National scale-up of zinc promotion in Nepal: results from a post-project population-based survey

National scale-up of zinc promotion in Nepal: results from a post-project population-based survey

The World Health Organization and the United Nations Children’s Fund recommend using a new oral rehydration solution (ORS) plus zinc supplementation for 10-14 days for the treatment of diarrhoea in children aged less than five years. The Social Marketing Plus for Diarrhoeal Disease Control: Point of Use Water Disinfection and Zinc Treatment (POUZN) project in Nepal was one of the first zinc-promotion projects to move beyond pilot efforts into a scaled-up programme with national-level reach. This study uses data from a survey conducted in 26 districts in Nepal in 2008 to examine zinc-use behaviour, knowledge, and beliefs of caregivers of children aged less than six years, other diarrhoea-treatment practices, and recollection of project communication messages. The results of the survey indicate that, by six months following the onset of a zinc-promotion campaign, the majority (67.5%) of children (n=289), aged less than six years, with diarrhoea are treated with ORS, and 15.4% are treated with zinc. Over half (53.1%) of all caregivers (n=3,550) interviewed had heard about zinc products; most (97.1%) of those who had heard of zinc knew that zinc should be used for the treatment of diarrhoea. Zinc-related knowledge and behaviours are positively associated with recall of communication messages. Children whose caregivers recalled the mass-media message that zinc should be used for 10 days [odds ratio (OR)=2.02, 95% confidence interval (CI) 1.85-2.19] and whose caregivers perceived that zinc is easy to obtain (OR=1.76, 95% CI 1.49-2.09) are more likely to be treated with zinc for 10 days, along with ORS. The findings demonstrate that mass media play an important role in increasing caregivers’ knowledge about zinc and encouraging trial and correct use. Future efforts should also focus on understanding the factors that motivate providers to continue recommending antibiotics and antidiarrhoeals instead of zinc. These findings are being used for informing the design and implementation of zinc programmes in other developing countries with a high prevalence of diarrhoea.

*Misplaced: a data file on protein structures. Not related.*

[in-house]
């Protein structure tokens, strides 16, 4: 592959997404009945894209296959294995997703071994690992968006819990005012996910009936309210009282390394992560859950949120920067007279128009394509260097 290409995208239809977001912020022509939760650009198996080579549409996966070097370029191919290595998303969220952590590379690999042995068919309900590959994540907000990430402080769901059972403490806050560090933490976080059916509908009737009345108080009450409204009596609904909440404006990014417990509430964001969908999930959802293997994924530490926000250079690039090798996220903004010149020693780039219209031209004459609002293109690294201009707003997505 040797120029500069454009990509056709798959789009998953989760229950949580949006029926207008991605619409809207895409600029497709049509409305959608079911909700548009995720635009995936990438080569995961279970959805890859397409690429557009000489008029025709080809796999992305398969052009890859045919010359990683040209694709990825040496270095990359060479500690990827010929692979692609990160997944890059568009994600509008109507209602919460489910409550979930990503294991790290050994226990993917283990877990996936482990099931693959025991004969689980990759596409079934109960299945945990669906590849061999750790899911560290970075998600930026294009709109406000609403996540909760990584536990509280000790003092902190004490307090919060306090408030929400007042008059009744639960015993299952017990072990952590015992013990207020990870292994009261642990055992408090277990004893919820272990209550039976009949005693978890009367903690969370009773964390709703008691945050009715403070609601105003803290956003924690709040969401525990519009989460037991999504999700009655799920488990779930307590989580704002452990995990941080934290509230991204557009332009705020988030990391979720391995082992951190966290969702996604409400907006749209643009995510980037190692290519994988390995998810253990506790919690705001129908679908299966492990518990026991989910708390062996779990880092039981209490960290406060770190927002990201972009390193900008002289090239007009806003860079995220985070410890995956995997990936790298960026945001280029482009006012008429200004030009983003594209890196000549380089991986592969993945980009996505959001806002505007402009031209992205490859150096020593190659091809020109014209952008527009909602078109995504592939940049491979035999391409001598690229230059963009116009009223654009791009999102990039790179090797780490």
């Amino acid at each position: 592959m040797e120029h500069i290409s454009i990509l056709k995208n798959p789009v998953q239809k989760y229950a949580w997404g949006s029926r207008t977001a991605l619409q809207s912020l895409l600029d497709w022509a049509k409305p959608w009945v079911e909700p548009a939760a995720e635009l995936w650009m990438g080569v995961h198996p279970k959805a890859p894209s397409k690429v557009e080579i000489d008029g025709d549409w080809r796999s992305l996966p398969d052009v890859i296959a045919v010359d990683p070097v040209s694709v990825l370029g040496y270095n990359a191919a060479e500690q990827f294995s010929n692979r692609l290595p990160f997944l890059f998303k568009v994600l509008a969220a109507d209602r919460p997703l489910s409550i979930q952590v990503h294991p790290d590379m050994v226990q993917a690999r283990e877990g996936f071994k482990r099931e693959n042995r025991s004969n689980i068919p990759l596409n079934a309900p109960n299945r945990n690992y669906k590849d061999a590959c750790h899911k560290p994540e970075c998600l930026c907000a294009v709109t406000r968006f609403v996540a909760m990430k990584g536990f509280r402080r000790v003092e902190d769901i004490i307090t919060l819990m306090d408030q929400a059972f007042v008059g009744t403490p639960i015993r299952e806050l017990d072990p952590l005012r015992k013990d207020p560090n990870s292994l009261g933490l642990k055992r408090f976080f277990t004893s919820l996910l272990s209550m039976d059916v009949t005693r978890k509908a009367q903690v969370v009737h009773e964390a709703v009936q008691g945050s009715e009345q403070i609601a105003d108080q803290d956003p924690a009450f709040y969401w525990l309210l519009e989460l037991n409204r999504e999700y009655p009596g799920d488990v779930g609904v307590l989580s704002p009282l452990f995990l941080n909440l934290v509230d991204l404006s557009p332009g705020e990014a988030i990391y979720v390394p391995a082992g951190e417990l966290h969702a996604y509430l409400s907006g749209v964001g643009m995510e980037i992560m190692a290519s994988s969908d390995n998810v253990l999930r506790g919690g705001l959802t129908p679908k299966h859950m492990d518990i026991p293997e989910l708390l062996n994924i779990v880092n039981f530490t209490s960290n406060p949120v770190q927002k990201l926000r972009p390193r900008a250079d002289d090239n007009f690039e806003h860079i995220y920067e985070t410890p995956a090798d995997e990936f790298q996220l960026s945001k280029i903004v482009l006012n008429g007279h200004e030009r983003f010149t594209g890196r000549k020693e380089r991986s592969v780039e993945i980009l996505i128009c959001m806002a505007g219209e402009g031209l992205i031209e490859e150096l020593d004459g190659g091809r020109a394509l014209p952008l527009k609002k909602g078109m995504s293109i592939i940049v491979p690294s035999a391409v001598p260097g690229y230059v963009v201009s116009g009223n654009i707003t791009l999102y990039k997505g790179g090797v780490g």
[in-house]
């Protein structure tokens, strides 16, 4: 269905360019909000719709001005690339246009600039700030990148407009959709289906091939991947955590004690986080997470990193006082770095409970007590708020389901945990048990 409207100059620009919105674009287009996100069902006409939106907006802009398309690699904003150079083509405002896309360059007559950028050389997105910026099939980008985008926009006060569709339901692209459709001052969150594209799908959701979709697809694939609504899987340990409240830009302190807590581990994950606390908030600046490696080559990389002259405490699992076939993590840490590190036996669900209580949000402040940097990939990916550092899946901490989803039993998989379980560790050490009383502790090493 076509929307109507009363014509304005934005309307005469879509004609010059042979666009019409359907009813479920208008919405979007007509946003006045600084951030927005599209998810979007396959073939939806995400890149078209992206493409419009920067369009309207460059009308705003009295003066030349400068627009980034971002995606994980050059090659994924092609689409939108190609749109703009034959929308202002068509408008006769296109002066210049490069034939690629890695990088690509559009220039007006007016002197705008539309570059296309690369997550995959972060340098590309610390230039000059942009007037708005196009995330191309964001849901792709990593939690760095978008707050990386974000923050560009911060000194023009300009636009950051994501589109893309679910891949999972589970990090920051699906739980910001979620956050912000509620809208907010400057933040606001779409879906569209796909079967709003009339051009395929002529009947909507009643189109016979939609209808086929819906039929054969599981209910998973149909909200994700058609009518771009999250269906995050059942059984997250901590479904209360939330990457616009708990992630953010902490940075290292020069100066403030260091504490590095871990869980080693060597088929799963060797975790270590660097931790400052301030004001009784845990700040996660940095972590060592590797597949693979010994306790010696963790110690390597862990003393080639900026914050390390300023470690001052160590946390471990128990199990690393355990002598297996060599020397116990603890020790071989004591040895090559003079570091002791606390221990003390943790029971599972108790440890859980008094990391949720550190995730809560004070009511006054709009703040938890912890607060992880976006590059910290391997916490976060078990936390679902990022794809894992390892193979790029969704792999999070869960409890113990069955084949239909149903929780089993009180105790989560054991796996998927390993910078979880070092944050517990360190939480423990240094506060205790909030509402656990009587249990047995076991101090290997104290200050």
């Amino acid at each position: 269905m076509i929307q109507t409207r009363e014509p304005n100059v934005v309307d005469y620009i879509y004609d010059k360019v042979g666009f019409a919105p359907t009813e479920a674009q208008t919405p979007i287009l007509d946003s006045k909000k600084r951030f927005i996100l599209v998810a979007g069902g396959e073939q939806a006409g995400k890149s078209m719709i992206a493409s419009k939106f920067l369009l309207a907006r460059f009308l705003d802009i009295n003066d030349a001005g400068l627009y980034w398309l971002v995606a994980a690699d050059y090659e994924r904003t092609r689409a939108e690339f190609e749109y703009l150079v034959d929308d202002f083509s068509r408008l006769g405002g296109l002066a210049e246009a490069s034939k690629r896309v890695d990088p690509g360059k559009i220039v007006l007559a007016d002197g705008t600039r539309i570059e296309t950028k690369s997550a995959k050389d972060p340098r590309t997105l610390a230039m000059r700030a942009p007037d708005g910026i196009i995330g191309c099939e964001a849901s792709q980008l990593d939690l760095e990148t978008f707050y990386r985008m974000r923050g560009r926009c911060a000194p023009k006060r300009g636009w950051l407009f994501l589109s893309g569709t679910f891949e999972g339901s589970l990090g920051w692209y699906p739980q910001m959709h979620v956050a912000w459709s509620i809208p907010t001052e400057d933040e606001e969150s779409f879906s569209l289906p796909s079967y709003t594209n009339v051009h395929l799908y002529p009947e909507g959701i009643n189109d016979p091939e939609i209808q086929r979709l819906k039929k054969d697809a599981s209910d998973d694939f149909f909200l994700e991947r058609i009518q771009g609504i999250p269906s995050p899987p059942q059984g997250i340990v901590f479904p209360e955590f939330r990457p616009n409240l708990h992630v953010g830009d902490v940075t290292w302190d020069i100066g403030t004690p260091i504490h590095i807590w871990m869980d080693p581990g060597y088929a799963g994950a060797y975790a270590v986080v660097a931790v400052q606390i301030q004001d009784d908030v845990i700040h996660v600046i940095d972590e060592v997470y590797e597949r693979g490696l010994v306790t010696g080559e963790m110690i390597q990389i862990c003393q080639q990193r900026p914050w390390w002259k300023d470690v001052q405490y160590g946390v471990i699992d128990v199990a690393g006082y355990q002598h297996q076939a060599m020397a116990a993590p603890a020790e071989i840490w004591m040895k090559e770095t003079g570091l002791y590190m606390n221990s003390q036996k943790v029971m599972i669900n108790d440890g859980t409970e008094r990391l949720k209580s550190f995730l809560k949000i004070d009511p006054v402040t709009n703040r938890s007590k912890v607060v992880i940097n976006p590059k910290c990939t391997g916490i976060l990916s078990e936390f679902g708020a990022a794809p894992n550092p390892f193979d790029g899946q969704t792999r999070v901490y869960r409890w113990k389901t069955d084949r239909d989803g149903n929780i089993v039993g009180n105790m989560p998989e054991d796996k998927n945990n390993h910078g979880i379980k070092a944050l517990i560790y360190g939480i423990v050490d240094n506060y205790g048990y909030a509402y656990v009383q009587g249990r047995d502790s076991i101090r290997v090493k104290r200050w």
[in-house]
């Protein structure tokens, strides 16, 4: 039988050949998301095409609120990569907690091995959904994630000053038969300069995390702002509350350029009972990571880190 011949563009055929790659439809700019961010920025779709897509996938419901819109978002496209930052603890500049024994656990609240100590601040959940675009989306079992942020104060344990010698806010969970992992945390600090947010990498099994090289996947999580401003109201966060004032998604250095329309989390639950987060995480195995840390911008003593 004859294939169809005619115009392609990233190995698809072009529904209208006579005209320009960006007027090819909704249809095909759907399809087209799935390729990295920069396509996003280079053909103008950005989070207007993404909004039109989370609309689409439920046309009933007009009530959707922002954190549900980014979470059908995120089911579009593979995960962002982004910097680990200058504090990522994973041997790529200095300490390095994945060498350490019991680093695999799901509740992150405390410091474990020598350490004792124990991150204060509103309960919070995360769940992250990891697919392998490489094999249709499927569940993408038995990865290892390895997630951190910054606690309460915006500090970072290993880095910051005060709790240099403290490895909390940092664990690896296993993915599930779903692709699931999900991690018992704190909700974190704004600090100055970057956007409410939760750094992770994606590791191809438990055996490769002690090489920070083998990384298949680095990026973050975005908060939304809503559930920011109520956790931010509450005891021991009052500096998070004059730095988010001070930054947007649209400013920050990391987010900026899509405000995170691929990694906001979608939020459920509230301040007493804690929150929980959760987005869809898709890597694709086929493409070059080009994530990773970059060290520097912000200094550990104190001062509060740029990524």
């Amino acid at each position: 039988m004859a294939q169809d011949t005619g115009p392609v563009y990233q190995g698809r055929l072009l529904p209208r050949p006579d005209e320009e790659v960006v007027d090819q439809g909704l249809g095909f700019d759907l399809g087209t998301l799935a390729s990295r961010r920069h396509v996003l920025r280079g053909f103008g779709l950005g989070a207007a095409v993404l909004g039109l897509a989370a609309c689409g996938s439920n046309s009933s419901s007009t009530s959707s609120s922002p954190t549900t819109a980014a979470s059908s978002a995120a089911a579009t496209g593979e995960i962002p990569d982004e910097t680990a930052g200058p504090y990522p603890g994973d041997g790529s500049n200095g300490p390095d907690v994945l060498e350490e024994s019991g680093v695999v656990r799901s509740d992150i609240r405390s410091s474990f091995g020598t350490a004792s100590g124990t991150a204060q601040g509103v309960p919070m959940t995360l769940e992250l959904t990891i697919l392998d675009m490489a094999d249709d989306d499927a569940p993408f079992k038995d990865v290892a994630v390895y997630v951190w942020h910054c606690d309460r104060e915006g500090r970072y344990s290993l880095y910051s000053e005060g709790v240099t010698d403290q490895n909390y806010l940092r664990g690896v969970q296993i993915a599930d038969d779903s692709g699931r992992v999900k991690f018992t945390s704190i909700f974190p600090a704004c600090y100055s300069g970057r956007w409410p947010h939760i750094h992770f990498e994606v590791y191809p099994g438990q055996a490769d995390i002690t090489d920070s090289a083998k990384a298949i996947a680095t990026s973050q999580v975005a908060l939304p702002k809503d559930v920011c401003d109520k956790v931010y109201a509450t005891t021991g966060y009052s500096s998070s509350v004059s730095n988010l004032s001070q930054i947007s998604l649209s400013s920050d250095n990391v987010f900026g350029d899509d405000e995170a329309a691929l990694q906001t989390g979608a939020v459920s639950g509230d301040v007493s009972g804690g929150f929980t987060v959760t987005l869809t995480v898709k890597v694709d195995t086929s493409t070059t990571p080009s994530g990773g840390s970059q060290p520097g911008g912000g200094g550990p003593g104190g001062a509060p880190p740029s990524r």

[Adapted from author]

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